My folks moved to Clarence, NY while I was away at college. There was always a room at 5445 Shadyside Drive that was “mine,” but I had never actually lived in it. When I–quite unexpectedly–dropped everything in Washington, DC and moved back home to live with my parents at age 27 (see my new book Bright Felon for all the details), coffee became one of the lifelines I hung on to.
In the weird passage of the days I worked a series of jobs from mall bookstore/retail slave to secretary in the occupational health office of the Motorola factory, I found in the classic “coffee break” a moment of myself that belonged to myself.
If coffee was the calm spot, the place at the end of the day I could relax into, the way some people use a cocktail or a cardio class or a meditation cushion, then the confusion in my brain might be represented by the swarm of bees that lived in the walls of our house right behind the place my head rested when I lay down for the night.
My father, Fixer-of-Everything, then as now, was on the job. He found the place in the eaves the bees crept in, he knew what to do to exterminate them, how to caulk up the space so more could enter. Even now at 38, I can’t manage half the things he seems to be able to do in his sleep.
Since I can remember, my father drank coffee–Folgers instant coffee to be specific. And exactly the same way: 1 rounded teaspoon of coffee in cup and saucer (he hates mugs–once I served him in a mug and he lost his appetite for the coffee and wouldn’t drink it even after I’d poured it into a cup. Who can explain it, but you have to respect the man’s passion), 1 and 1/2 teaspoons of sugar (well, recently he has been watching his sugar), and enough milk (oh this is the part I love) to darken the coffee to same color as his skin.
So you really have to know my dad to make him a cup of coffee the way he likes it. Which is also the way I like it.
After a while of living at home, I used to drive down the road back to the main strip to sit at Starbucks or one of the other chains to drink my coffee. It’s not because I liked the freshly ground taste any more than the instant I was drinking at home, it was more because I needed the space and time to myself. I mostly read, graded student papers, or just stared out the window thinking about my life and how I wanted more out of it. Coffee was always such a friend to me in rough moments.
After a couple of years at home, I left to go first to New York City, then eventually farther afield. At some point while I wandered, my parents moved yet again to the town next door, Clarence Center. For the first time since I was a child, there is no room in my parents’ house that is “my” room, though my Mom, Saint-who-Sings, is always telling me, “this will always be your house.” I believe her, because every time I go there, ironically, I never never feel like I am visiting, always like I am “home.”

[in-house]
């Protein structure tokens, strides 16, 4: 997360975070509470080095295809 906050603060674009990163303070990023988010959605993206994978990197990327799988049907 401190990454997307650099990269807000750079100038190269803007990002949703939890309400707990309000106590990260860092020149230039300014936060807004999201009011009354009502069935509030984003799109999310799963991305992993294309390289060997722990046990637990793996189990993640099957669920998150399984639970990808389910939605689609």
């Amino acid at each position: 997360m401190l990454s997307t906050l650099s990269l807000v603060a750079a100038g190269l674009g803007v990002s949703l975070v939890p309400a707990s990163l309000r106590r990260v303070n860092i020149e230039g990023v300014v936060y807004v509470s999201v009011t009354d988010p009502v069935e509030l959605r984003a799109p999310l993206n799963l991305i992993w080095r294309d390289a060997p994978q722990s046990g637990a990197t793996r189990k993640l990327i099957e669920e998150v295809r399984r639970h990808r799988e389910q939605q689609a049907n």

The very best part about their new house is that it is less than a mile away from the main intersection of Clarence Center, on which sits–you guessed it–Clarence Coffee House. The Clarence Coffee House is without a doubt, and considering all of the various cities I have lived in–New York City, Rhinebeck, Beacon, Washington DC, Carlisle, Oberlin–and all the cities I have spent significant time in–the coolest coffee shop ever.
OK, so there used to be a weird cigar store indian in front of the door, but someone figured it out and it’s gone now. But inside it’s filled with international art, tapestries on the walls and ceilings, arts and crafts and great photographs. It is that exact combination of light enough to read, but dark enough for coolness that every coffee shop strives for. There are many tables, so you never feel crowded. The tables are big enough for you to spread out your reading and your journals plus even a laptop if you have one. The coffee is really amazing, the servers are cool, there’s lots of fresh baked stuff, plus sandwiches, soup and other tasty things to eat.
When I visit my folks now, I always build in three or fours to go to the Clarence Coffee House to work on whatever manuscript or writing project currently on the table for me. Recently I worked on the still untitled manuscript of poetry there. I also worked on the penultimate draft of a Marguerite Duras translation. The music works, the atmosphere is great, and sometimes there even live bands in the evenings.
After all this time, I know what a writer needs–not always a room of ones own, but a table of ones own, at a coffee shop. To be human among humans. Darwish was right. These sips open up the day, frame it, give it as a gift. It’s then that writing comes to me, in the warmth of the afternoon, in the richness of the taste of not coffee but the passing of hours with a blank page in front of you, a pen in your hand, a book nearby, and ideas, ideas and plans everywhere.